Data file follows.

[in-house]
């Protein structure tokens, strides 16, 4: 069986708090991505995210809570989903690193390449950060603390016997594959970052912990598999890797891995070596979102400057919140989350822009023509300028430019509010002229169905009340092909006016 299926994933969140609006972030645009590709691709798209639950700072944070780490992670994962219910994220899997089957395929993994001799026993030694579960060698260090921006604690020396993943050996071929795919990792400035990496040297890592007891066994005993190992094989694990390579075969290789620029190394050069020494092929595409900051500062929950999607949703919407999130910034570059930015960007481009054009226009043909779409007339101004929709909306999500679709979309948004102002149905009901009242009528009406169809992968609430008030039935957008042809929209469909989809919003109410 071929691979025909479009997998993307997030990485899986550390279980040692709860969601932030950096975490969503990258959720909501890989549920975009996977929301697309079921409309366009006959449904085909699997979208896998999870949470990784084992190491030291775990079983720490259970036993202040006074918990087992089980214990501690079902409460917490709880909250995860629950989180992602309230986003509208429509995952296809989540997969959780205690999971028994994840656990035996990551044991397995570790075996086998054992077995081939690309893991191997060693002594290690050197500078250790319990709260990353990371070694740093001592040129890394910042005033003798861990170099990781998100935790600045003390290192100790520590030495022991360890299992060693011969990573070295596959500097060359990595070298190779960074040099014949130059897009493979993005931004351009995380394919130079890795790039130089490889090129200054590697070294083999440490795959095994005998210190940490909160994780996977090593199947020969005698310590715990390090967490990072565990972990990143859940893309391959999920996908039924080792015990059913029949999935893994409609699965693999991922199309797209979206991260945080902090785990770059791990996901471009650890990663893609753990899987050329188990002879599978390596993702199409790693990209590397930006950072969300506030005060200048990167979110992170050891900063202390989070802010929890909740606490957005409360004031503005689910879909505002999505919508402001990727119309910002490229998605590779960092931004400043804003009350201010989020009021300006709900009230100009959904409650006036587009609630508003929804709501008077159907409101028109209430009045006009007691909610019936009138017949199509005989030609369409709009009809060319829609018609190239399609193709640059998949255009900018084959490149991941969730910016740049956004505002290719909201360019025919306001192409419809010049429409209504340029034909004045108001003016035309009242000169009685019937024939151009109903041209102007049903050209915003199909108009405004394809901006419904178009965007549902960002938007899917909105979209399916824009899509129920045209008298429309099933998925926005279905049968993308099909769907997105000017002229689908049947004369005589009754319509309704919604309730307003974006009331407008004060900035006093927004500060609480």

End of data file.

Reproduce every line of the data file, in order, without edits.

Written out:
[in-house]
């Protein structure tokens, strides 16, 4: 069986708090991505995210809570989903690193390449950060603390016997594959970052912990598999890797891995070596979102400057919140989350822009023509300028430019509010002229169905009340092909006016 299926994933969140609006972030645009590709691709798209639950700072944070780490992670994962219910994220899997089957395929993994001799026993030694579960060698260090921006604690020396993943050996071929795919990792400035990496040297890592007891066994005993190992094989694990390579075969290789620029190394050069020494092929595409900051500062929950999607949703919407999130910034570059930015960007481009054009226009043909779409007339101004929709909306999500679709979309948004102002149905009901009242009528009406169809992968609430008030039935957008042809929209469909989809919003109410 071929691979025909479009997998993307997030990485899986550390279980040692709860969601932030950096975490969503990258959720909501890989549920975009996977929301697309079921409309366009006959449904085909699997979208896998999870949470990784084992190491030291775990079983720490259970036993202040006074918990087992089980214990501690079902409460917490709880909250995860629950989180992602309230986003509208429509995952296809989540997969959780205690999971028994994840656990035996990551044991397995570790075996086998054992077995081939690309893991191997060693002594290690050197500078250790319990709260990353990371070694740093001592040129890394910042005033003798861990170099990781998100935790600045003390290192100790520590030495022991360890299992060693011969990573070295596959500097060359990595070298190779960074040099014949130059897009493979993005931004351009995380394919130079890795790039130089490889090129200054590697070294083999440490795959095994005998210190940490909160994780996977090593199947020969005698310590715990390090967490990072565990972990990143859940893309391959999920996908039924080792015990059913029949999935893994409609699965693999991922199309797209979206991260945080902090785990770059791990996901471009650890990663893609753990899987050329188990002879599978390596993702199409790693990209590397930006950072969300506030005060200048990167979110992170050891900063202390989070802010929890909740606490957005409360004031503005689910879909505002999505919508402001990727119309910002490229998605590779960092931004400043804003009350201010989020009021300006709900009230100009959904409650006036587009609630508003929804709501008077159907409101028109209430009045006009007691909610019936009138017949199509005989030609369409709009009809060319829609018609190239399609193709640059998949255009900018084959490149991941969730910016740049956004505002290719909201360019025919306001192409419809010049429409209504340029034909004045108001003016035309009242000169009685019937024939151009109903041209102007049903050209915003199909108009405004394809901006419904178009965007549902960002938007899917909105979209399916824009899509129920045209008298429309099933998925926005279905049968993308099909769907997105000017002229689908049947004369005589009754319509309704919604309730307003974006009331407008004060900035006093927004500060609480």